The Court held that where the children were British nationals, that factor was a very significant and weighty factor which had an ‘intrinsic’ and ‘particular importance’ in the assessment of the children’s best interests. It was therefore necessary to take into account that the children stood to lose the UK’s protection and its support, socially, culturally and medically, and in many other ways. It was necessary to take into account the resultant social and linguistic disruption of their childhood, the loss of their homeland, the loss of educational opportunities available to them in the UK, and the resultant isolation from the normal contacts of children with their father and their father’s family. Lord Kerr noted that to diminish a child’s right to assert his or her nationality will not normally be in his or her best interests and that if child is a British citizen, this has an independent value which must be weighed in the scales. 

The Court also noted that the Court of Appeal had wrongly endorsed the Asylum and Immigration Tribunal’s decision to assess the reasonableness of the children living in Tanzania with their mother in the light of the fact that the mother’s immigration history was appalling and that the children had been conceived by her in the knowledge that her immigration status in the UK was precarious. The Court held that this should not have diminished the children’s interests when they could not be blamed for the mother’s activity. As Lord Hope put it: “It would be wrong in principle to devalue what was in their best interests by something for which they could in no way be held to be responsible”. This principle, of not visiting the sins of the parent on the child, may well have importance for other fields.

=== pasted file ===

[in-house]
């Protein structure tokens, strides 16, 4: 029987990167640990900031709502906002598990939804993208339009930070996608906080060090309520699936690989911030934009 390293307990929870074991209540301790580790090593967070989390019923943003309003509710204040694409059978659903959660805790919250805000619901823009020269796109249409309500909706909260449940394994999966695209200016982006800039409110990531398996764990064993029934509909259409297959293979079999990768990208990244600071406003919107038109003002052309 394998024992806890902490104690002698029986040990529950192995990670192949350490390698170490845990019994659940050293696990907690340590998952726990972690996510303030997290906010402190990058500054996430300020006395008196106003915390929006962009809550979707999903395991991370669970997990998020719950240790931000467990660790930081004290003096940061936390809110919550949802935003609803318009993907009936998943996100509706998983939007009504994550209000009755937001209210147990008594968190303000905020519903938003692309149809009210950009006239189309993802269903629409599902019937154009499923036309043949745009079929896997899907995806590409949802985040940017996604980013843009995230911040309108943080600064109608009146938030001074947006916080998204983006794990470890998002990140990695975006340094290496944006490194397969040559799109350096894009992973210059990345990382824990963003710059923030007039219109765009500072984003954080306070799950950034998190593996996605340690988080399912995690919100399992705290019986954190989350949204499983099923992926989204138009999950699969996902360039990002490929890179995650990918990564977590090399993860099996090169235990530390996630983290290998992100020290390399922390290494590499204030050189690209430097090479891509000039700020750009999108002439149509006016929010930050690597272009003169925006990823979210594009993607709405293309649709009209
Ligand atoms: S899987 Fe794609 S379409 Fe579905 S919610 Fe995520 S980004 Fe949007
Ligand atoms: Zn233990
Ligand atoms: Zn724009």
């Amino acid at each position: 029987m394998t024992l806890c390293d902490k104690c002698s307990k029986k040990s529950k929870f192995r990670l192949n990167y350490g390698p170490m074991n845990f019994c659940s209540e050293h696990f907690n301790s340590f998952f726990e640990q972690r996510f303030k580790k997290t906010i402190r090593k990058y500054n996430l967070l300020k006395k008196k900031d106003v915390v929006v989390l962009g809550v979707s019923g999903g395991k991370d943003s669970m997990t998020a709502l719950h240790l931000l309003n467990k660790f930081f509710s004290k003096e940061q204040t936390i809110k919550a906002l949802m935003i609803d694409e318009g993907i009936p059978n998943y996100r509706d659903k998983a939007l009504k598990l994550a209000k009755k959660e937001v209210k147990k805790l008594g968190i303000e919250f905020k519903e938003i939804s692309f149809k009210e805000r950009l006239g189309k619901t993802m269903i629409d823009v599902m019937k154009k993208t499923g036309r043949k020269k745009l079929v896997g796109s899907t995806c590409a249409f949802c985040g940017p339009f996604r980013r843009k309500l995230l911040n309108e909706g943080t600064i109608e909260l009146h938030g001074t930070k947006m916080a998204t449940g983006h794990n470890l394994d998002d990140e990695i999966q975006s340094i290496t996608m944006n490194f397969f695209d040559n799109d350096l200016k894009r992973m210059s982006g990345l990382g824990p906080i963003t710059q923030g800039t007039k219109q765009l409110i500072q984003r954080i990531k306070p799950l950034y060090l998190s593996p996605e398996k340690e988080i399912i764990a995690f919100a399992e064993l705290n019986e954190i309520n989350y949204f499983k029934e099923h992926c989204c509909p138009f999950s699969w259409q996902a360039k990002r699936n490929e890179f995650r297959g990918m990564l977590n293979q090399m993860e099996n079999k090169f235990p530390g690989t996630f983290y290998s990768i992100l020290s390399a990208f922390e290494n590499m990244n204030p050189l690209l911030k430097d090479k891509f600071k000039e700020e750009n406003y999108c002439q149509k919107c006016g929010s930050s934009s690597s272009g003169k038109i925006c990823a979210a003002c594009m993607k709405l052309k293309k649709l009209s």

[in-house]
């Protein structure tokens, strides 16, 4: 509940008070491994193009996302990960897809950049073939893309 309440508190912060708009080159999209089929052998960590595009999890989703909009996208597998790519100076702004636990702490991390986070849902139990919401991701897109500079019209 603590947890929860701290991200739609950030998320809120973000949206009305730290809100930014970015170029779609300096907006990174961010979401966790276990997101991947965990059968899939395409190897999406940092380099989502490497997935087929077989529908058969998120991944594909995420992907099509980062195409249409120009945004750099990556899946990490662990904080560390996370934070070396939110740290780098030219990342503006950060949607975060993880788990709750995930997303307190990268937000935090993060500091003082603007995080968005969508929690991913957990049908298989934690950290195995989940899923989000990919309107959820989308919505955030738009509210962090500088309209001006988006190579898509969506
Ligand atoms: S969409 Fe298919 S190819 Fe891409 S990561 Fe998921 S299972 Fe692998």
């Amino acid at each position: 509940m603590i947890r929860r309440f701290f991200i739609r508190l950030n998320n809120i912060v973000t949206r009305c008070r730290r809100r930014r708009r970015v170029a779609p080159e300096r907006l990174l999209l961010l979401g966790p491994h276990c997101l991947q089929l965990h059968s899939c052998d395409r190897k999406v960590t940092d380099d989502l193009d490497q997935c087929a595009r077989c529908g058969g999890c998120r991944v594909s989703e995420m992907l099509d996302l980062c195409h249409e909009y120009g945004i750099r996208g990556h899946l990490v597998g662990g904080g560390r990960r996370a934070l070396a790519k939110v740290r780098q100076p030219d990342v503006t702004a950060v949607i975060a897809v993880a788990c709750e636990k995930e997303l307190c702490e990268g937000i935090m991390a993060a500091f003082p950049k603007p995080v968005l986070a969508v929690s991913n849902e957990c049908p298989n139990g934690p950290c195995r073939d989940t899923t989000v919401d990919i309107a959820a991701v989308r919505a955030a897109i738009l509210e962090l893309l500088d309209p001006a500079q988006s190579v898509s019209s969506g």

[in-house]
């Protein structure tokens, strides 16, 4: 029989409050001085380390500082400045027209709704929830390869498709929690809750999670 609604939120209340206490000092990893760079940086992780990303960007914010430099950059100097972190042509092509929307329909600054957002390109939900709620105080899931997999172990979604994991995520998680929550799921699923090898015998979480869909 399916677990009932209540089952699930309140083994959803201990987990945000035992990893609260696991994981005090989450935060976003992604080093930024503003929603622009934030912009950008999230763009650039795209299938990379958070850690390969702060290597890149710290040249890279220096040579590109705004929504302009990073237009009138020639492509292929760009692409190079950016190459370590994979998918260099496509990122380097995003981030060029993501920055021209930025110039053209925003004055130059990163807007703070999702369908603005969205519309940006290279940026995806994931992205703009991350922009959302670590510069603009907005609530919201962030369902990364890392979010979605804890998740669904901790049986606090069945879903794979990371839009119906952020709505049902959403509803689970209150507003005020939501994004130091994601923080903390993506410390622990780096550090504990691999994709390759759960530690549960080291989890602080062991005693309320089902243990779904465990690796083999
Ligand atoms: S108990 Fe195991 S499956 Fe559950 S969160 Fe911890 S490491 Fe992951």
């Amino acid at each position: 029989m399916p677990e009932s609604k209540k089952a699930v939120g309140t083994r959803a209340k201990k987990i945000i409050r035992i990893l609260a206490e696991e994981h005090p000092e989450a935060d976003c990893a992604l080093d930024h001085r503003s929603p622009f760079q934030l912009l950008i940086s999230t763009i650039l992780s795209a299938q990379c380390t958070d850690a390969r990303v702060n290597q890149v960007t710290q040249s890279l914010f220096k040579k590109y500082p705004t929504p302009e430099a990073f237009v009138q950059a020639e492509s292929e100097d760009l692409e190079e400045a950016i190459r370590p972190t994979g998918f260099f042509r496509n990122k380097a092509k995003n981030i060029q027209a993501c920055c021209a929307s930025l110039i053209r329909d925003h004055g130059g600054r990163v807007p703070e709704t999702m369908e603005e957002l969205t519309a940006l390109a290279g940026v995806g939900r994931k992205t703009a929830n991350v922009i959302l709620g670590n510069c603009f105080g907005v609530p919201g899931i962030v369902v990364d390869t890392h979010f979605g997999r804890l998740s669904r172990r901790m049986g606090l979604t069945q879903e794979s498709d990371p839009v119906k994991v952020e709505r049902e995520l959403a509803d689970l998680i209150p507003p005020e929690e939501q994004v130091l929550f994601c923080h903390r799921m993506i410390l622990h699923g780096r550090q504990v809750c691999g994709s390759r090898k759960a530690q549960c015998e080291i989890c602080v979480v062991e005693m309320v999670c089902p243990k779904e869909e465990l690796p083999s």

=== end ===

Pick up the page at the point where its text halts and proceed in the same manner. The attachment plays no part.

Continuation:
On the facts, the Court held, despite the mother’s appalling immigration history, that the best interests of the children were such that there could only be one outcome and the Tribunal ought to have allowed the mother’s appeal against the Secretary of State’s decision to remove her. 

The Court also emphasised the importance of the guidance of the UN Committee on the Rights of the Child in General Comment No 12 (2009) on the Right of the Child to be Heard. It held that decision-makers must be at least prepared to consider hearing directly from a child who wishes to express a view and is old enough to do so. This may require separate representation. 

The Appellant ZH was represented by Mr Manjit S Gill QCMr Edward Nicholson appeared for the children.

CLICK HERE to read the full judgement, courtesy of The Guardian Newspaper.